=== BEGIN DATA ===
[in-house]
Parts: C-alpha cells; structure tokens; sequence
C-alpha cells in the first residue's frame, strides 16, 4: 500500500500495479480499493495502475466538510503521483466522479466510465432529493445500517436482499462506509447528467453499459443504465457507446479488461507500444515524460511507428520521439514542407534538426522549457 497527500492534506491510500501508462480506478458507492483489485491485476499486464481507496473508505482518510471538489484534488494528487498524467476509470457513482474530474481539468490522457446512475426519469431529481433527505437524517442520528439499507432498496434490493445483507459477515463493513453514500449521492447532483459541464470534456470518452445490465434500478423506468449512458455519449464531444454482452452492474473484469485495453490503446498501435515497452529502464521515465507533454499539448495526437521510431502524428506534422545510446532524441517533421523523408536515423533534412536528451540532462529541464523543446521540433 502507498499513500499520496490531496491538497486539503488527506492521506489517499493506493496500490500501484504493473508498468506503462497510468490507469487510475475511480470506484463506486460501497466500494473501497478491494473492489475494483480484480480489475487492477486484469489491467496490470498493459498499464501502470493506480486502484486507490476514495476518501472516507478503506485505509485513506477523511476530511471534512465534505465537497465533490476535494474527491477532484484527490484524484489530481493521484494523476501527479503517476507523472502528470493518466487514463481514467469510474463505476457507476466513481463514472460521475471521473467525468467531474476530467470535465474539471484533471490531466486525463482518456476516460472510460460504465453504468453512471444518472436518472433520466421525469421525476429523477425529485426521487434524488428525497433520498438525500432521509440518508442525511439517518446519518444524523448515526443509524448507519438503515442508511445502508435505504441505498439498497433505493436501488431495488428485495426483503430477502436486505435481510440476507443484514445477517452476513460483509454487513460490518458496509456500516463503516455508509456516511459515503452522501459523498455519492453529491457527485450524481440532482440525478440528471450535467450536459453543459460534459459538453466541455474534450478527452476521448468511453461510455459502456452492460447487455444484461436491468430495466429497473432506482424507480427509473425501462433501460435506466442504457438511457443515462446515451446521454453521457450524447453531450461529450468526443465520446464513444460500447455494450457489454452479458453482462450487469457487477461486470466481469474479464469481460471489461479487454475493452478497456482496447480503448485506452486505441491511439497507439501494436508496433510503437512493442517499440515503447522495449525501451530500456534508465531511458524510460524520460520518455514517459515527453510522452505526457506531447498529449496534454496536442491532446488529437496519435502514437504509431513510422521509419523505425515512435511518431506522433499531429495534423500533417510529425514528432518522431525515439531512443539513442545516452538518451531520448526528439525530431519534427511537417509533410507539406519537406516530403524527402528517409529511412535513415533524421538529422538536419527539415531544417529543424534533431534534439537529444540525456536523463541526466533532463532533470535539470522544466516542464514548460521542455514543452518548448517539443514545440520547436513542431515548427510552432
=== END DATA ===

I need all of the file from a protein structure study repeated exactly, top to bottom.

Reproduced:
[in-house]
Parts: C-alpha cells; structure tokens; sequence
C-alpha cells in the first residue's frame, strides 16, 4: 500500500500495479480499493495502475466538510503521483466522479466510465432529493445500517436482499462506509447528467453499459443504465457507446479488461507500444515524460511507428520521439514542407534538426522549457 497527500492534506491510500501508462480506478458507492483489485491485476499486464481507496473508505482518510471538489484534488494528487498524467476509470457513482474530474481539468490522457446512475426519469431529481433527505437524517442520528439499507432498496434490493445483507459477515463493513453514500449521492447532483459541464470534456470518452445490465434500478423506468449512458455519449464531444454482452452492474473484469485495453490503446498501435515497452529502464521515465507533454499539448495526437521510431502524428506534422545510446532524441517533421523523408536515423533534412536528451540532462529541464523543446521540433 502507498499513500499520496490531496491538497486539503488527506492521506489517499493506493496500490500501484504493473508498468506503462497510468490507469487510475475511480470506484463506486460501497466500494473501497478491494473492489475494483480484480480489475487492477486484469489491467496490470498493459498499464501502470493506480486502484486507490476514495476518501472516507478503506485505509485513506477523511476530511471534512465534505465537497465533490476535494474527491477532484484527490484524484489530481493521484494523476501527479503517476507523472502528470493518466487514463481514467469510474463505476457507476466513481463514472460521475471521473467525468467531474476530467470535465474539471484533471490531466486525463482518456476516460472510460460504465453504468453512471444518472436518472433520466421525469421525476429523477425529485426521487434524488428525497433520498438525500432521509440518508442525511439517518446519518444524523448515526443509524448507519438503515442508511445502508435505504441505498439498497433505493436501488431495488428485495426483503430477502436486505435481510440476507443484514445477517452476513460483509454487513460490518458496509456500516463503516455508509456516511459515503452522501459523498455519492453529491457527485450524481440532482440525478440528471450535467450536459453543459460534459459538453466541455474534450478527452476521448468511453461510455459502456452492460447487455444484461436491468430495466429497473432506482424507480427509473425501462433501460435506466442504457438511457443515462446515451446521454453521457450524447453531450461529450468526443465520446464513444460500447455494450457489454452479458453482462450487469457487477461486470466481469474479464469481460471489461479487454475493452478497456482496447480503448485506452486505441491511439497507439501494436508496433510503437512493442517499440515503447522495449525501451530500456534508465531511458524510460524520460520518455514517459515527453510522452505526457506531447498529449496534454496536442491532446488529437496519435502514437504509431513510422521509419523505425515512435511518431506522433499531429495534423500533417510529425514528432518522431525515439531512443539513442545516452538518451531520448526528439525530431519534427511537417509533410507539406519537406516530403524527402528517409529511412535513415533524421538529422538536419527539415531544417529543424534533431534534439537529444540525456536523463541526466533532463532533470535539470522544466516542464514548460521542455514543452518548448517539443514545440520547436513542431515548427510552432